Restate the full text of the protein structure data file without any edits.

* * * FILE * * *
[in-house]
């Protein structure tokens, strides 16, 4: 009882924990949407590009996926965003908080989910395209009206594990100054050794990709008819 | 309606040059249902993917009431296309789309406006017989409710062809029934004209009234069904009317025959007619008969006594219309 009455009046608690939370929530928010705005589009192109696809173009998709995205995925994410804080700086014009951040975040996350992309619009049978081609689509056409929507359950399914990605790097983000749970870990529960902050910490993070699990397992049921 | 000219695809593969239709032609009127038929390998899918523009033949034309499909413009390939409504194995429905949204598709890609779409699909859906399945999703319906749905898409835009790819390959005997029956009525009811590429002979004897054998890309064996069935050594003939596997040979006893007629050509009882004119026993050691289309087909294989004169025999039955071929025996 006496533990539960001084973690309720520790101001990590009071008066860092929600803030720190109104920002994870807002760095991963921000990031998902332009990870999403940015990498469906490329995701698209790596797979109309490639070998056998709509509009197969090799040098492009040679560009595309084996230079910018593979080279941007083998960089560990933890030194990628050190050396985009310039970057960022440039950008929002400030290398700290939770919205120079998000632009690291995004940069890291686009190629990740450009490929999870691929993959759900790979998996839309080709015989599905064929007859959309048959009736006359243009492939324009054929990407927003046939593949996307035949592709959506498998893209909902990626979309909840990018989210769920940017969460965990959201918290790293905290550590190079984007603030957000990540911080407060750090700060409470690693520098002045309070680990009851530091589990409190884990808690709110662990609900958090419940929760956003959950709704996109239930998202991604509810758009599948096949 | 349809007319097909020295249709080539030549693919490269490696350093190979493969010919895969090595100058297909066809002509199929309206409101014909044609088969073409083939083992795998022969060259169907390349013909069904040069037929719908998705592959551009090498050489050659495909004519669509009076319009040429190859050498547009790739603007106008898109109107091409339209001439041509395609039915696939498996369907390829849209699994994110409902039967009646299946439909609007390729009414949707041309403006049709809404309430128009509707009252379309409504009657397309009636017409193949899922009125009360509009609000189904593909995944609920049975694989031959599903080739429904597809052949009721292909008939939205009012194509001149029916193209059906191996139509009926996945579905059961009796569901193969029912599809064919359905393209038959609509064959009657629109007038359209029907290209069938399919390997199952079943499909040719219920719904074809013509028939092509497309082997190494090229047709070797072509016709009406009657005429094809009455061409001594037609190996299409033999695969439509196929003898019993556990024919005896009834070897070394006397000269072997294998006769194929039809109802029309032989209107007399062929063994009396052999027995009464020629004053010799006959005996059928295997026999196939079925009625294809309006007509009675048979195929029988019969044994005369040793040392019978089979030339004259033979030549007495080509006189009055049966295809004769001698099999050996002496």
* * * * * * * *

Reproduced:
[in-house]
């Protein structure tokens, strides 16, 4: 009882924990949407590009996926965003908080989910395209009206594990100054050794990709008819 | 309606040059249902993917009431296309789309406006017989409710062809029934004209009234069904009317025959007619008969006594219309 009455009046608690939370929530928010705005589009192109696809173009998709995205995925994410804080700086014009951040975040996350992309619009049978081609689509056409929507359950399914990605790097983000749970870990529960902050910490993070699990397992049921 | 000219695809593969239709032609009127038929390998899918523009033949034309499909413009390939409504194995429905949204598709890609779409699909859906399945999703319906749905898409835009790819390959005997029956009525009811590429002979004897054998890309064996069935050594003939596997040979006893007629050509009882004119026993050691289309087909294989004169025999039955071929025996 006496533990539960001084973690309720520790101001990590009071008066860092929600803030720190109104920002994870807002760095991963921000990031998902332009990870999403940015990498469906490329995701698209790596797979109309490639070998056998709509509009197969090799040098492009040679560009595309084996230079910018593979080279941007083998960089560990933890030194990628050190050396985009310039970057960022440039950008929002400030290398700290939770919205120079998000632009690291995004940069890291686009190629990740450009490929999870691929993959759900790979998996839309080709015989599905064929007859959309048959009736006359243009492939324009054929990407927003046939593949996307035949592709959506498998893209909902990626979309909840990018989210769920940017969460965990959201918290790293905290550590190079984007603030957000990540911080407060750090700060409470690693520098002045309070680990009851530091589990409190884990808690709110662990609900958090419940929760956003959950709704996109239930998202991604509810758009599948096949 | 349809007319097909020295249709080539030549693919490269490696350093190979493969010919895969090595100058297909066809002509199929309206409101014909044609088969073409083939083992795998022969060259169907390349013909069904040069037929719908998705592959551009090498050489050659495909004519669509009076319009040429190859050498547009790739603007106008898109109107091409339209001439041509395609039915696939498996369907390829849209699994994110409902039967009646299946439909609007390729009414949707041309403006049709809404309430128009509707009252379309409504009657397309009636017409193949899922009125009360509009609000189904593909995944609920049975694989031959599903080739429904597809052949009721292909008939939205009012194509001149029916193209059906191996139509009926996945579905059961009796569901193969029912599809064919359905393209038959609509064959009657629109007038359209029907290209069938399919390997199952079943499909040719219920719904074809013509028939092509497309082997190494090229047709070797072509016709009406009657005429094809009455061409001594037609190996299409033999695969439509196929003898019993556990024919005896009834070897070394006397000269072997294998006769194929039809109802029309032989209107007399062929063994009396052999027995009464020629004053010799006959005996059928295997026999196939079925009625294809309006007509009675048979195929029988019969044994005369040793040392019978089979030339004259033979030549007495080509006189009055049966295809004769001698099999050996002496």